Thursday, September 1, 2016

Interviewing is Like Riding a Bike

Author: John Dix
               Trainer, Facilitator & Strategist

“Four Stages for Learning Any New Skill”, the theory was developed at Gordon Training International:
  • Unconscious Incompetence
  • Conscious Incompetence
  • Conscious Competence
  • Unconscious Competence
Think about when you were a child, never having been on a bike, watching your older sibling riding away, effortlessly.  You said to yourself, “sure I can do that”.  So you jumped right on and off you went, straight to the pavement!  You successfully demonstrated the first stage of learning a new skill- unconscious incompetence.  You were completely unaware that you lacked the skills necessary to successfully ride a bike.

Now think about your first interview for that job you were confident you were qualified.  It wasn’t until you were in the interview that you became aware that you lacked the skills necessary to be successful- unconscious incompetence.

Now back to riding the bike.  After you picked yourself off the pavement, attended to your injuries, you sought the advice of that older sibling who shared with you the basic skills necessary to successfully ride that bike.  Keep peddling, maintain balance and move forward.  With that advice you realized your own incompetence- the next stage of learning a new skill- conscious incompetence.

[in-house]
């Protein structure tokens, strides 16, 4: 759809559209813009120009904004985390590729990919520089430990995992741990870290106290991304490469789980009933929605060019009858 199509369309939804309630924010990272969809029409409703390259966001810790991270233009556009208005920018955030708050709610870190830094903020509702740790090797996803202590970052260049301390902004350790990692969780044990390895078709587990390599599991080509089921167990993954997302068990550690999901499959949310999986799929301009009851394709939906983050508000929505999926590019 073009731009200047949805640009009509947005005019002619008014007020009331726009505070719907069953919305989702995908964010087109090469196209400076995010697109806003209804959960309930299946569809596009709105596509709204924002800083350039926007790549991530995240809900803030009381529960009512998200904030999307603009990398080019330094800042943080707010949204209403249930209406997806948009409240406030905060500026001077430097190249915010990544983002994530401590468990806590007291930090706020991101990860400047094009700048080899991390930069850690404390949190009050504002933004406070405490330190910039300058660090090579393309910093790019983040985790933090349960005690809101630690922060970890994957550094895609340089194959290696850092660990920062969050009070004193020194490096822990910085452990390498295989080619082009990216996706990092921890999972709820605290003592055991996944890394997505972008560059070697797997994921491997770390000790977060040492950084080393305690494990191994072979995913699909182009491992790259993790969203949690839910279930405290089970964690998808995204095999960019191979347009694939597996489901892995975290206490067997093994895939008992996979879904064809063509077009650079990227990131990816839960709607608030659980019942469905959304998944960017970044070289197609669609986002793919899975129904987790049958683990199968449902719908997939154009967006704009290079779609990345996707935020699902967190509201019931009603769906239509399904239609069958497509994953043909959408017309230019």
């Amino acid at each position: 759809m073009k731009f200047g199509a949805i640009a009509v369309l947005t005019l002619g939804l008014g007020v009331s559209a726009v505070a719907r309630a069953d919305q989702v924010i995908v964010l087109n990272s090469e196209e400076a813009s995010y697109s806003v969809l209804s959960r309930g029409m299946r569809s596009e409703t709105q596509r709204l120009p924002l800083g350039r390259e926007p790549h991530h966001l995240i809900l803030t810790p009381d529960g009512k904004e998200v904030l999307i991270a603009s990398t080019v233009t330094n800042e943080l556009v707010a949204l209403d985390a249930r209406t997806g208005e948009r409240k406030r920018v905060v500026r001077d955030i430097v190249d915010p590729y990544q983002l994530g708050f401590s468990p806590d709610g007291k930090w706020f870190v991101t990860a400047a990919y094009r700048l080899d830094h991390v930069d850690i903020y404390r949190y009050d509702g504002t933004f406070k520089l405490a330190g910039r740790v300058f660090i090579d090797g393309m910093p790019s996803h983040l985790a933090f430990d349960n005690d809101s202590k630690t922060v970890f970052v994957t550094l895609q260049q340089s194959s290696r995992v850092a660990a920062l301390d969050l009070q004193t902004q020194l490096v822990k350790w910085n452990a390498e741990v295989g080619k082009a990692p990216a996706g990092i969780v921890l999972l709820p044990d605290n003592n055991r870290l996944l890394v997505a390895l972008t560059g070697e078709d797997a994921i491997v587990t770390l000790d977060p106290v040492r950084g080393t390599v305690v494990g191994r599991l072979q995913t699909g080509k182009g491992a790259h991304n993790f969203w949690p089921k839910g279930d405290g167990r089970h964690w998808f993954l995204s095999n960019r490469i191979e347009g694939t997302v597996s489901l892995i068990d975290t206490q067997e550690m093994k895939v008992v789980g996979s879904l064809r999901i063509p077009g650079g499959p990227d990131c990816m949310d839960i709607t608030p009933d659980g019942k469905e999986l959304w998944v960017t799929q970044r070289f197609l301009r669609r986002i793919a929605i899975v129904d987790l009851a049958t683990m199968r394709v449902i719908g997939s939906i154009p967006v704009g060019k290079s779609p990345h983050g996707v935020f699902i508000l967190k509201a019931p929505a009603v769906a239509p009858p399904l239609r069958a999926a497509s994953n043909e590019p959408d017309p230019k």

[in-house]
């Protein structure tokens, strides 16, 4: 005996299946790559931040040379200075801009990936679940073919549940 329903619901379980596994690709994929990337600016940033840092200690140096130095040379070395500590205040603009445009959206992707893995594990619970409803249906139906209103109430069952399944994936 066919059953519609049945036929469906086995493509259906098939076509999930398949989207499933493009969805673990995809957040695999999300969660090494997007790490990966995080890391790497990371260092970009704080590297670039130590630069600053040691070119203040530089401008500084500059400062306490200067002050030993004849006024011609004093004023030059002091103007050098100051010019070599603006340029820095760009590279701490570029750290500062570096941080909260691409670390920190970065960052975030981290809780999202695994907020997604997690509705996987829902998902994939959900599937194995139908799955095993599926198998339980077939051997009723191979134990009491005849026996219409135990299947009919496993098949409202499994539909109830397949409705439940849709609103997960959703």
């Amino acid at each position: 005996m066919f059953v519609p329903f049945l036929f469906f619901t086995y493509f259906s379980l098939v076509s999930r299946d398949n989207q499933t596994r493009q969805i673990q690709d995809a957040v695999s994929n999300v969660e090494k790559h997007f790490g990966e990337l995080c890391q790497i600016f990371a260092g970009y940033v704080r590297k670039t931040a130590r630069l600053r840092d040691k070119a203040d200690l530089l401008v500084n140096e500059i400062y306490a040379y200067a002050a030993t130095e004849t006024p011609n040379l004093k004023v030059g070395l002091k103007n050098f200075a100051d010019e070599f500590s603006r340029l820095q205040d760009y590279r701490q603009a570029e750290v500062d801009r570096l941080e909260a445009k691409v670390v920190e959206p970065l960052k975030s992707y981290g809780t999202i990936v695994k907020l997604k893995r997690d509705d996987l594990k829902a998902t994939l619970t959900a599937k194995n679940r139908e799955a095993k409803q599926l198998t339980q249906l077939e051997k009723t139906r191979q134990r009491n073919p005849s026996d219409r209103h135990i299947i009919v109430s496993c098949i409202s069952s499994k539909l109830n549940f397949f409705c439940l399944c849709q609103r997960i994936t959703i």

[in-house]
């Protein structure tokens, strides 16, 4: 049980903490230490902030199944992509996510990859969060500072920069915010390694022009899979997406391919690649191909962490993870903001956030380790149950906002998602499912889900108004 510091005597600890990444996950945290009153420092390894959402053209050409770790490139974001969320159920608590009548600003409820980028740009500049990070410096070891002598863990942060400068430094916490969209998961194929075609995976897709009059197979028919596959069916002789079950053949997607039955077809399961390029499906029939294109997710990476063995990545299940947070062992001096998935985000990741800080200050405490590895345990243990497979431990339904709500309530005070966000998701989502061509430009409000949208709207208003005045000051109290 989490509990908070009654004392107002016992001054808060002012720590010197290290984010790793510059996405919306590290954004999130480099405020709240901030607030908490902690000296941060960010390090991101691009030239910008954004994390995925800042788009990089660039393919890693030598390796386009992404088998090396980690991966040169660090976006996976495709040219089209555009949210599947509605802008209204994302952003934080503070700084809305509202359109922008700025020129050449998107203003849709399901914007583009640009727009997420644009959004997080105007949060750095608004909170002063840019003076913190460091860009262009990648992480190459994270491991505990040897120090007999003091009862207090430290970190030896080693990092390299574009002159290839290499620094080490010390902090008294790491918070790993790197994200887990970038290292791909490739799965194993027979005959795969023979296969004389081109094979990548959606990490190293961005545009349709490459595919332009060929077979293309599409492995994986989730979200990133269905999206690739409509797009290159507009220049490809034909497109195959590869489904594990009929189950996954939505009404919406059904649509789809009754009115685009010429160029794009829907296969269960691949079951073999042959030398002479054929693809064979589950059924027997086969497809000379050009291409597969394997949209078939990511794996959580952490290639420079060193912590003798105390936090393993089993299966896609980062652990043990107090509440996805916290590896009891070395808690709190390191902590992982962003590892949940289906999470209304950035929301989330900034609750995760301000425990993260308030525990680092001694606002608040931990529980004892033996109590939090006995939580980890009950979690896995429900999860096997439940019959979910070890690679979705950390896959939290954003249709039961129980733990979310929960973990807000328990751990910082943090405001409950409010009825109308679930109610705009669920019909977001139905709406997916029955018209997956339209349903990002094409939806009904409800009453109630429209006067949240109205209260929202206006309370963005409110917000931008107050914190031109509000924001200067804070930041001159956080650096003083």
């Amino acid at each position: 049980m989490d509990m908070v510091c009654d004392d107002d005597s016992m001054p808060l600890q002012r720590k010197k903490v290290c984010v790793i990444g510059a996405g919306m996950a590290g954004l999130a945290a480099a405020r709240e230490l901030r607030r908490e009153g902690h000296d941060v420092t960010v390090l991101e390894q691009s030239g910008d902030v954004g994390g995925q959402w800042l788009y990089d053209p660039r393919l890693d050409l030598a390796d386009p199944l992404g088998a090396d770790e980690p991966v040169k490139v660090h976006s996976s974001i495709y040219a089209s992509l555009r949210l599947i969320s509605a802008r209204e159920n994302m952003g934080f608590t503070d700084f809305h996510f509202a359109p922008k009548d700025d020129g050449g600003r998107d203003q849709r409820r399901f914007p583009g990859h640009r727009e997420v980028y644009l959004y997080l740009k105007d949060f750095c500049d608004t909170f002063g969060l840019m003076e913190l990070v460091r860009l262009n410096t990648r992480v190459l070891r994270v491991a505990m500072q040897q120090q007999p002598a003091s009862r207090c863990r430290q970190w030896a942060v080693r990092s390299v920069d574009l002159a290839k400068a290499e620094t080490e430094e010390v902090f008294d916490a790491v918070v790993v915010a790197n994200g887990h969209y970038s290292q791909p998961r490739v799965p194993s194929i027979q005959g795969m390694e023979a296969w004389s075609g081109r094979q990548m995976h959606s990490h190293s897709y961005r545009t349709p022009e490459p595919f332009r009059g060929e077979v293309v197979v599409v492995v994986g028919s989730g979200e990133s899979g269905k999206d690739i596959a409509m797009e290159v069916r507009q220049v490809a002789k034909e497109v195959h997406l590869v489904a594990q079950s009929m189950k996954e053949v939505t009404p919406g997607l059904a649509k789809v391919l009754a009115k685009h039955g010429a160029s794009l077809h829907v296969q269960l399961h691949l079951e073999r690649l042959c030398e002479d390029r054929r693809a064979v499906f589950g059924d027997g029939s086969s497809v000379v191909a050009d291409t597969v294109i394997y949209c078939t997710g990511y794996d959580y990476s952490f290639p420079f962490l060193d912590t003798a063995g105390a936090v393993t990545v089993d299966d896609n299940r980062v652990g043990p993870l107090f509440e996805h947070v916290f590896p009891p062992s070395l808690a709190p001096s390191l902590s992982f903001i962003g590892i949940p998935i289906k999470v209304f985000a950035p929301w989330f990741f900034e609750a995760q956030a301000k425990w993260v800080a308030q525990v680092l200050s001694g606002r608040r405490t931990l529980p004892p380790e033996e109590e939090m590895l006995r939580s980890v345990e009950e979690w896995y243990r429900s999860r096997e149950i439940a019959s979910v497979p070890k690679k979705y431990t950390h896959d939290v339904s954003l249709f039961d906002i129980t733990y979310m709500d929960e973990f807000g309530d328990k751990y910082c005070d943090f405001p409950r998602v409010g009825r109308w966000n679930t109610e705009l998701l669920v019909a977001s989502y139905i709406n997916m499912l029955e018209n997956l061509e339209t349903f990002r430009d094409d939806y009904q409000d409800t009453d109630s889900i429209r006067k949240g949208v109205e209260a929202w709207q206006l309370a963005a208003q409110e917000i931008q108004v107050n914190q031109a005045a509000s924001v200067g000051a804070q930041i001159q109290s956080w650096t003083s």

After the interview, you take notice of your failures, of the lack of skills to be successful and what you could do better to leave your interviewer with a better impression.  Perhaps you sought advice from a trusted friend or coach.

And you took those observations for riding the bike and doing the interview, the next time you attempted either activity and you consciously demonstrate them- conscious competence.
And you practice, practice and more practice- until it becomes second nature- unconscious competence.  Achieving an unconscious level of competence may be a far-fetched goal, but one that must nonetheless be sought.  And it will only come through practice, preparation and persistence.

For an interview:
  • Unconscious Incompetence - you are not aware that you lack the skills to succeed in creating a value statement
  • Conscious Incompetence - you recognize the gaps and seek advice and assistance in bridging the gaps
  • Conscious Competence - your next interview goes much better as you concentrate on your improvement opportunities
  • Unconscious Competence - after many interview, these newly learned skills are innate, effortless and really portray the value you bring to that organization.
Practice, preparation and learn from your mistakes.  You’ll land in no time!

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